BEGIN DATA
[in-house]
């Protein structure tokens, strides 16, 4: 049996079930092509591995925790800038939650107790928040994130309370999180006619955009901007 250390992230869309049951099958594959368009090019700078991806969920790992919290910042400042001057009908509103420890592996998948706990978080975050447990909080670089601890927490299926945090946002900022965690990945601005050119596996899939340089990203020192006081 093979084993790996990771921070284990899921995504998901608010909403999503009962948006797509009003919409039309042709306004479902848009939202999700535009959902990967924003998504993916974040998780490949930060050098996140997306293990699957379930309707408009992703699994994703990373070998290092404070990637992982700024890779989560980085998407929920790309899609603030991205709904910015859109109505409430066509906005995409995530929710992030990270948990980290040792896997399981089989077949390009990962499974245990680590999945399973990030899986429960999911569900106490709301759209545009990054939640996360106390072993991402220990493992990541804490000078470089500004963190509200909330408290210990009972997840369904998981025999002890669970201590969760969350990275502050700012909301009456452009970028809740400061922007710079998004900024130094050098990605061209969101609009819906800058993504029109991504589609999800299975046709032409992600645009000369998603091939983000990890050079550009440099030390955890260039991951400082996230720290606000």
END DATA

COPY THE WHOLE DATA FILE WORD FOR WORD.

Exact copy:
[in-house]
């Protein structure tokens, strides 16, 4: 049996079930092509591995925790800038939650107790928040994130309370999180006619955009901007 250390992230869309049951099958594959368009090019700078991806969920790992919290910042400042001057009908509103420890592996998948706990978080975050447990909080670089601890927490299926945090946002900022965690990945601005050119596996899939340089990203020192006081 093979084993790996990771921070284990899921995504998901608010909403999503009962948006797509009003919409039309042709306004479902848009939202999700535009959902990967924003998504993916974040998780490949930060050098996140997306293990699957379930309707408009992703699994994703990373070998290092404070990637992982700024890779989560980085998407929920790309899609603030991205709904910015859109109505409430066509906005995409995530929710992030990270948990980290040792896997399981089989077949390009990962499974245990680590999945399973990030899986429960999911569900106490709301759209545009990054939640996360106390072993991402220990493992990541804490000078470089500004963190509200909330408290210990009972997840369904998981025999002890669970201590969760969350990275502050700012909301009456452009970028809740400061922007710079998004900024130094050098990605061209969101609009819906800058993504029109991504589609999800299975046709032409992600645009000369998603091939983000990890050079550009440099030390955890260039991951400082996230720290606000």